In the most major African cities, fifty percent of the population has internet access. (while the average for the continent, as mentioned earlier, stands at 19%). And the majority of university-educated young Africans –who match the profile of the most common internet user– live in these urban centres. In spite of these differences, many initiatives are aimed at bringing internet access to rural environments. Internet activists themselves believe that expanding into the countryside is one of the basic challenges for the democratisation of the internet, and increased mobile bandwidth is turning out to be their main ally.
Appropriation of technology, reuse, recycling, and adaptation
The potential uses of ICTs in Africa have grown exponentially because the main actors rarely stop at the prescribed uses for pre-existing tools. Adapting technology to specific needs has become the main concern of users (at least those who are most actively involved), either by designing and making new devices, adapting existing tools or, at the very least, devising uses other than the ones they were designed for. At one end of the spectrum, there are many initiatives that try to breathe new life into electronic waste through ingenious, creative recycling, in an attempt to avoid the terrible fate of becoming the dumping ground of the information society.
Cyberactivism and technological innovation
Two particularly striking phenomena have emerged in the expansion of the African digital ecosystem. On one hand there is cyberactivism, by which civil society takes action in order to secure a greater role in social and political processes through the use of ICTs. On the other, there is technological innovation, which has found its ultimate expression in the emergence of tech labs o tech hubs: co-working spaces and business incubators, which are the ideal breeding ground for technological social entrepreneurship and developing start-ups based on social awareness. These two phenomena overlap, interact and feed off each other, in a complementary and collaborative spirit.
The small scale of local communities probably helped to make it easier for users to get to know each other and develop interpersonal relationships. As the communities grew larger, these bonds made the connections grow stronger. In the current situation, these connections have led to joint initiatives: users are aware that other actors in the ecosystem (such as transnational corporations) cross borders, and that some of the challenges that they are facing involve more than just one country. So the most natural thing to do is to join forces in a virtual space without borders to meet those challenges.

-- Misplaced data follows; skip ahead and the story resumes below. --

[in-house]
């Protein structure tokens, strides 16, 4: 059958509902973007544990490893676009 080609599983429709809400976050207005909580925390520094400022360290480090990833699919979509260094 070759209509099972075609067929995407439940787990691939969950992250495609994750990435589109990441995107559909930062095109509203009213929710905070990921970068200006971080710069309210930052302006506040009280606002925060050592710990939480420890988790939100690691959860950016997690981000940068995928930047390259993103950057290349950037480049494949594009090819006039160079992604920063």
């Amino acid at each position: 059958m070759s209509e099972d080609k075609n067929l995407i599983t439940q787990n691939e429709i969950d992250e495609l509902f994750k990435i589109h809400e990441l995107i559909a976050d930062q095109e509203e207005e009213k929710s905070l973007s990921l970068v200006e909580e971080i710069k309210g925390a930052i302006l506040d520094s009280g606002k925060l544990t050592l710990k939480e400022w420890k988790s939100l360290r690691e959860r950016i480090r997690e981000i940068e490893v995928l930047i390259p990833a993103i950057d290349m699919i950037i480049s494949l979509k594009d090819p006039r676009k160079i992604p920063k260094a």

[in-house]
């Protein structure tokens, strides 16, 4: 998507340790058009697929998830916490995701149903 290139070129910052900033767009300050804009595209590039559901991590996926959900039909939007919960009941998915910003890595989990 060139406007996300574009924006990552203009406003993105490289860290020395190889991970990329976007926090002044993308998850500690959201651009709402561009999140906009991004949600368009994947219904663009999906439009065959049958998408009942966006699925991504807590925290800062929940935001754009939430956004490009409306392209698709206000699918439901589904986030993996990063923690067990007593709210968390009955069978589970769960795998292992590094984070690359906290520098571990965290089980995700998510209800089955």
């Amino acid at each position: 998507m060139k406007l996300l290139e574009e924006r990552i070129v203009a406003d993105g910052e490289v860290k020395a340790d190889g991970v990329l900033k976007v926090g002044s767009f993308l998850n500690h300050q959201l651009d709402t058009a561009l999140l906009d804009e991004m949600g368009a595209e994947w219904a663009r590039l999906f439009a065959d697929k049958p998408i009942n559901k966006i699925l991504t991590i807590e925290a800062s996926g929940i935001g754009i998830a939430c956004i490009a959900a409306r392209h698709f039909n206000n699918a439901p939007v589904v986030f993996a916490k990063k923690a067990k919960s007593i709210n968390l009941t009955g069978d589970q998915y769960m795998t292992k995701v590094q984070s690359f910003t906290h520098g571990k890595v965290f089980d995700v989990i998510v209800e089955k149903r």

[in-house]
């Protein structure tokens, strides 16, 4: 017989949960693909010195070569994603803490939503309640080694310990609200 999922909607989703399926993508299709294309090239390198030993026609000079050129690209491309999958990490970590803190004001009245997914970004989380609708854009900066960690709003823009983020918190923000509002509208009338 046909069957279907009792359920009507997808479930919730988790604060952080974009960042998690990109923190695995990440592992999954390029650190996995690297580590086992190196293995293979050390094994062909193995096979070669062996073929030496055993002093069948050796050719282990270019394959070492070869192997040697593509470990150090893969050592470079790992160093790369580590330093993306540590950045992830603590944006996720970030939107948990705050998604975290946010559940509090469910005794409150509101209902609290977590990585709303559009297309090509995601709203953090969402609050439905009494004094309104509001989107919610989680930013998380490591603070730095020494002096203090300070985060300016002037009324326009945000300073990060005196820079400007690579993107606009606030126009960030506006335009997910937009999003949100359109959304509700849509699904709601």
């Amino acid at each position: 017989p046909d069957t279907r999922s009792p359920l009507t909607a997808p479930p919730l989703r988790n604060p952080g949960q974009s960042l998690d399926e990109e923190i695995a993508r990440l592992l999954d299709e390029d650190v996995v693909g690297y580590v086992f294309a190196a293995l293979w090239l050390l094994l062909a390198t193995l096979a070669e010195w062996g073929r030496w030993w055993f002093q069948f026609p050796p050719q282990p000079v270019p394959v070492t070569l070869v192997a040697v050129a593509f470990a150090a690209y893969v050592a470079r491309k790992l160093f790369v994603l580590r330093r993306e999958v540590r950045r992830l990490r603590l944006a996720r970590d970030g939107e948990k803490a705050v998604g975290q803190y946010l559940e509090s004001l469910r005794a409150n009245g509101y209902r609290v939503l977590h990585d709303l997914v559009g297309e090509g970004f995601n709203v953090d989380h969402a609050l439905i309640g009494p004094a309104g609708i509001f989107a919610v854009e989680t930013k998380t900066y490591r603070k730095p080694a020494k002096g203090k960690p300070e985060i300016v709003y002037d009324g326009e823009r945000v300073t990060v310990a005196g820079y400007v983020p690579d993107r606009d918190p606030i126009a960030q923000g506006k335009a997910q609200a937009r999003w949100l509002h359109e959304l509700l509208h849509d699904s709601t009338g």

The transforming spiral
As the development of the African digital ecosystem is recent, we can trace its evolution. One of the recurring triggers was a response to political crises, which led to a desire for social participation. This in turn gave way to direct solidarity, which then grew into civic activism. The most recent territory colonised by cyberactivists is environmental activism.
A business, for better or worse
It is beyond question that technology is an important sector in the world economy, and that Africa is a rapidly developing market. On one hand, it is a territory in which transnational corporations (including telephone companies, internet providers, and hardware manufacturers) are eagerly trying to position themselves. However, the presence of companies such as Samsung, Microsoft and Google in Africa is not only linked to their desire to sell their phones, distribute their software, and get people to use their “services”. The fact that they are also setting up development labs and approaching tech hubs as innovative spaces, shows that they are trying to make the most of the creative potential that African users have shown in a very short time. And that’s without counting the increasing impact of the internet on business and on the GDP in Africa, directly or indirectly. Curiously, none of the countries that are getting the most out of the virtual environment are what are considered the major economic powers, which until now had been economies with natural resources to exploit.
Future challenges and threats
In these early stages of the implementation of ICTs in Africa, citizens have overtaken governments. Communities of activists and innovators have proven to be much quicker, more flexible, and more creative than the authorities. Nonetheless, the fundamental future challenge is to make the internet more generally accessible. And this is not just a question of infrastructures and materials, it is also about continuing to work on education and digital skills, and to fill the net with content that makes Africans to feel at home. The current situation also contains the risk of the creation of a technological elite –a vanguard that could take advantage of their greater access to resources in order to accumulate power. But for now, the promoters of the major initiatives have not shown a tendency to hoard privileges. Instead, they are driven by a desire to work towards democratisation and social change. While a potential danger exists, the real experiences are all along this path.